Kloza said that any American president has a negligible impact on short-term shifts in the price of oil, which is a global commodity.

"So how could people be so wrong and go on TV and say gas prices were going to be $8 this summer?" I asked.

"I love the people at Fox, Bloomberg and CNBC, but they tend to have guests with vested interests in markets moving higher," Kloza said. "So they tend to predict what they want to happen. When I go on those shows, I feel like Gandhi, because I don't have any money invested."

As for the Leno joke, he's a bipartisan joke teller when it comes to oil prices. "President Bush spoke with the Amish," Leno said during the 2004 political campaign. "He didn't want to, but it was the only group he could find that wasn't upset about the high price of gas."

I'm guessing that clip wasn't played on Fox shows, which continue to blame Obama for gas prices, no matter what direction they're moving. Sean Hannity likes to point out that gas prices were an average of $1.84 when Obama took office, implying that this was the norm before Obama took office.

But in the summer of 2008, while George W. Bush was president, crude oil prices were at record highs, and Americans were paying an average of $4.11 a gallon at the pump.

And what brought those per-gallon prices from $4.11 to $1.84 was the collapse of the American financial-services industry in fall 2008, which created an international recession that caused OPEC to remove 2.2 million gallons from its daily production in December 2008.

Gas prices have been climbing since then as part of a recovery from a traumatic, worldwide event; the subsequent growths of the economies in China and India, and the tumultuous Arab Spring in the Middle East, which introduced an element of uncertainty on supply.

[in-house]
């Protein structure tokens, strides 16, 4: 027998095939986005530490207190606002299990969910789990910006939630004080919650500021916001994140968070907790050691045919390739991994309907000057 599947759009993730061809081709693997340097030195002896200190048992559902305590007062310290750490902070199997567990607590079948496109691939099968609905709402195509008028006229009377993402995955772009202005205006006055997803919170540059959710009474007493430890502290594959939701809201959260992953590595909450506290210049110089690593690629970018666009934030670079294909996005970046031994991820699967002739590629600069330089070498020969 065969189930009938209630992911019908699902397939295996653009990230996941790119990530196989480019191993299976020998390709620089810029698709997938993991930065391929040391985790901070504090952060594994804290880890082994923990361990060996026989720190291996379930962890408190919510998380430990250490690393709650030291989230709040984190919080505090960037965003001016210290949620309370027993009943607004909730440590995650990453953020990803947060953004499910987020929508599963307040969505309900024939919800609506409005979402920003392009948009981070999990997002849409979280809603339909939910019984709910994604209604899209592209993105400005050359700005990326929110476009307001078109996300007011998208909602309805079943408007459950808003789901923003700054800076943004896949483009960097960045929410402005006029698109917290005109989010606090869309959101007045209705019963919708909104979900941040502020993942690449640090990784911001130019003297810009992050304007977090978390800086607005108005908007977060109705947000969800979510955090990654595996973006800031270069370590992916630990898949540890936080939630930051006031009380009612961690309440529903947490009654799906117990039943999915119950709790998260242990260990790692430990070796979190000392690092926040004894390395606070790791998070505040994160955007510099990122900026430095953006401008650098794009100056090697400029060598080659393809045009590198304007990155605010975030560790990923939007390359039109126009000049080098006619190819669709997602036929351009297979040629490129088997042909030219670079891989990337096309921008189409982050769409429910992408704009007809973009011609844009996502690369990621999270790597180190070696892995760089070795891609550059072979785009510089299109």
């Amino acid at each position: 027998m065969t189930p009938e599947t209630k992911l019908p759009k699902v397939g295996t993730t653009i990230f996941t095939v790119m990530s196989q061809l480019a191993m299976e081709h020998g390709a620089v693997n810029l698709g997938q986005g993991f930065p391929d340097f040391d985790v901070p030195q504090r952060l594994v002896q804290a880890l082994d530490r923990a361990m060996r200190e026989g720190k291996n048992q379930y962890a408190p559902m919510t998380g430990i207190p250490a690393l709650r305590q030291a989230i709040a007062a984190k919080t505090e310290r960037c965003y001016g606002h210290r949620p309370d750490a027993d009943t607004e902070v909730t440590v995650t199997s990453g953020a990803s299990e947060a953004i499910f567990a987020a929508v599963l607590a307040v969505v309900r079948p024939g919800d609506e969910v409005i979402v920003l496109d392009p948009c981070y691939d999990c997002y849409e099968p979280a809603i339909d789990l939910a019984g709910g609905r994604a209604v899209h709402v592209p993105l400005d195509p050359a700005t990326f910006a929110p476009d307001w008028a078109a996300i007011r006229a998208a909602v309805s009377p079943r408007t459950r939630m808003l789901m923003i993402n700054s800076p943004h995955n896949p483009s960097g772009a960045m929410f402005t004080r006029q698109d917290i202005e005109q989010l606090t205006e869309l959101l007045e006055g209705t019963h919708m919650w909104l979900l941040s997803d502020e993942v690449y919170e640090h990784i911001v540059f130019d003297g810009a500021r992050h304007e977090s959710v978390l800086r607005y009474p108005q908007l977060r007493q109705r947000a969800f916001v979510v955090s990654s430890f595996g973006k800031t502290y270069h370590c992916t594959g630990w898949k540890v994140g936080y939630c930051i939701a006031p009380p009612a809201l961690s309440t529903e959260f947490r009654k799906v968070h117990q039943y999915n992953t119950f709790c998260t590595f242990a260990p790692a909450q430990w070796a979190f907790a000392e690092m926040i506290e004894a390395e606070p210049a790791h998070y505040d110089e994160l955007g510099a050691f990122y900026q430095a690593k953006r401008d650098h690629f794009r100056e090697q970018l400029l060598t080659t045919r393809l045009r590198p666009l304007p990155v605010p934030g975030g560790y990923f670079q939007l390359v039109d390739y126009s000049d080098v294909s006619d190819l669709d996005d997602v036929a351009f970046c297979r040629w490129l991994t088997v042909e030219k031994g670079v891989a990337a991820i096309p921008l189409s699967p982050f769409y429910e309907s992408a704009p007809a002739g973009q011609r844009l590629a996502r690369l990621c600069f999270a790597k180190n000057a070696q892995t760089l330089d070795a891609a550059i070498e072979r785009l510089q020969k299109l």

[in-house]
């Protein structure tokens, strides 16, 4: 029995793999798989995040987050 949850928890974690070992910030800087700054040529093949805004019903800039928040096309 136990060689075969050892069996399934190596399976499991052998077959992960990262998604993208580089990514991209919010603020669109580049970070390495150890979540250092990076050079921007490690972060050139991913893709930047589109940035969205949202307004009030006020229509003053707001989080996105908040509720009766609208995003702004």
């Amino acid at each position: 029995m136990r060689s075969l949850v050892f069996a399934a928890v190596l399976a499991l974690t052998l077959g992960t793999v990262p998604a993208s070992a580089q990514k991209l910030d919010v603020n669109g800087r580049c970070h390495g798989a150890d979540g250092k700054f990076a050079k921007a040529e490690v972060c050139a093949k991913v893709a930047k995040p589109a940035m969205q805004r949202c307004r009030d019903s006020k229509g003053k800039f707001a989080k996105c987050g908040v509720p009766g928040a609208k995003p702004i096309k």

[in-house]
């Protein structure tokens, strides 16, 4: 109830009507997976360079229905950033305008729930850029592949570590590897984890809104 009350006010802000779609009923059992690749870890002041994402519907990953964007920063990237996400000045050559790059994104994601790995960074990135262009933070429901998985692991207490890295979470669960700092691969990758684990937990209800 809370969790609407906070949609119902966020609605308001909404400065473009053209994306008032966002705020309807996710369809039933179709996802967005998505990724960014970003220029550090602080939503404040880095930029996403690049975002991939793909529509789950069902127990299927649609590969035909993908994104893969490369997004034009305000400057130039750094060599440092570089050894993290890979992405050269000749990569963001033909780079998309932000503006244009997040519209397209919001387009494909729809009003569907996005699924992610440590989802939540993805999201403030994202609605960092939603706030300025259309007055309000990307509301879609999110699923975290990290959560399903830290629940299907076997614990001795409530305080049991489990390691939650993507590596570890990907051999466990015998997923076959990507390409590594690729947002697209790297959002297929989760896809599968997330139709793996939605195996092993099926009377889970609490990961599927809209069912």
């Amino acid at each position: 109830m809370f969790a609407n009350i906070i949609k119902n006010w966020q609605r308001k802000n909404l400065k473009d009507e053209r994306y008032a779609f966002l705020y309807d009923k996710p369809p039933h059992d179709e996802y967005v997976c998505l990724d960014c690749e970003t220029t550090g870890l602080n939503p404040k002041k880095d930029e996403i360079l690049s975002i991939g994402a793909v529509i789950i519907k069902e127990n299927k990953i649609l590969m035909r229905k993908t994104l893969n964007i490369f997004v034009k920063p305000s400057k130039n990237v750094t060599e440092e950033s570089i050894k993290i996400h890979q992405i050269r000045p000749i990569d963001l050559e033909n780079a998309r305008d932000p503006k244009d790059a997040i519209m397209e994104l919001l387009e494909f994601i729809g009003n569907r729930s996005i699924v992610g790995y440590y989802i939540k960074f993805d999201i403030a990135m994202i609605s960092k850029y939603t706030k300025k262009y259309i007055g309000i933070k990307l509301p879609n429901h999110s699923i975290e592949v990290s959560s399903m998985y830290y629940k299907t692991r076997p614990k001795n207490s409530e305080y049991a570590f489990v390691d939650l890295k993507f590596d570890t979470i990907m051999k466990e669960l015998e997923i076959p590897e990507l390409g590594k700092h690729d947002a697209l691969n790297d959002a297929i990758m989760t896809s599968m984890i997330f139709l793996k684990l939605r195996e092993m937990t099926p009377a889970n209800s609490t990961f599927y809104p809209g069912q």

Peter Van Doren is a Princeton University professor who writes about and studies the oil industry as senior fellow at the libertarian Cato Institute.

"When the price goes up, it's because of supply and demand, and when it goes down, it's because of supply and demand," he said. "There's none of this conspiratorial stuff."

Well, are the Republicans right? Has Obama's so-called "war on energy" depressed the supply of our domestic oil production, therefore making it more expensive during the past three years? "Oil production in the United States has risen dramatically since 2008," Van Doren said. "It's unprecedented."

But that has nothing to do with Obama, either, Van Doren said. It has to do with a boom in America's domestic production of sweet crude oil in places like North Dakota, and in the technological breakthroughs in extracted oil from shale. And that higher oil prices make it worthwhile for oil companies to invest more in production.

"Obama can't take the credit or the blame," he said.

And in the end, he said, it's not about us anyway. "Gas prices are falling now because China's economy is slowing, and when that happens, it has a dramatic effect on raw materials such as oil," he said.

Van Doren said he was surprised by my call. "The press calls us when prices are going up, but nobody calls when they're going down," he told me.

"Why is that?" I asked.

"Politics is a lot about hate," he said.